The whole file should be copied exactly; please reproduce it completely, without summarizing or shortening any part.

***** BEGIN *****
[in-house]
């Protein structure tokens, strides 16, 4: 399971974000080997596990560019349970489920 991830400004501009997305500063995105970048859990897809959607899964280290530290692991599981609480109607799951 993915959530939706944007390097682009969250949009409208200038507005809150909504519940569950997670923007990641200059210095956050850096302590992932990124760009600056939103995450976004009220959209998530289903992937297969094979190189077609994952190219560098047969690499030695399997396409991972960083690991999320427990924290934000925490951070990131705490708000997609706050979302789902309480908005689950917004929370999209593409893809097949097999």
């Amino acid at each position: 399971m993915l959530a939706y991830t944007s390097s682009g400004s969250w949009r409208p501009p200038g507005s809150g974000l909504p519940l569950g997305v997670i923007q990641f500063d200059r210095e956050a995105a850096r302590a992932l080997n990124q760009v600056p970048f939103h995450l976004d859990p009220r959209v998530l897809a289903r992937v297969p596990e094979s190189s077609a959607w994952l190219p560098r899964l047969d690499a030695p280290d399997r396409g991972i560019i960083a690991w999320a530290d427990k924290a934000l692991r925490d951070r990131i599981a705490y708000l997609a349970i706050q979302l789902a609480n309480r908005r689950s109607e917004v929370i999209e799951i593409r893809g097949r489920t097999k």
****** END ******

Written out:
[in-house]
């Protein structure tokens, strides 16, 4: 399971974000080997596990560019349970489920 991830400004501009997305500063995105970048859990897809959607899964280290530290692991599981609480109607799951 993915959530939706944007390097682009969250949009409208200038507005809150909504519940569950997670923007990641200059210095956050850096302590992932990124760009600056939103995450976004009220959209998530289903992937297969094979190189077609994952190219560098047969690499030695399997396409991972960083690991999320427990924290934000925490951070990131705490708000997609706050979302789902309480908005689950917004929370999209593409893809097949097999």
């Amino acid at each position: 399971m993915l959530a939706y991830t944007s390097s682009g400004s969250w949009r409208p501009p200038g507005s809150g974000l909504p519940l569950g997305v997670i923007q990641f500063d200059r210095e956050a995105a850096r302590a992932l080997n990124q760009v600056p970048f939103h995450l976004d859990p009220r959209v998530l897809a289903r992937v297969p596990e094979s190189s077609a959607w994952l190219p560098r899964l047969d690499a030695p280290d399997r396409g991972i560019i960083a690991w999320a530290d427990k924290a934000l692991r925490d951070r990131i599981a705490y708000l997609a349970i706050q979302l789902a609480n309480r908005r689950s109607e917004v929370i999209e799951i593409r893809g097949r489920t097999k």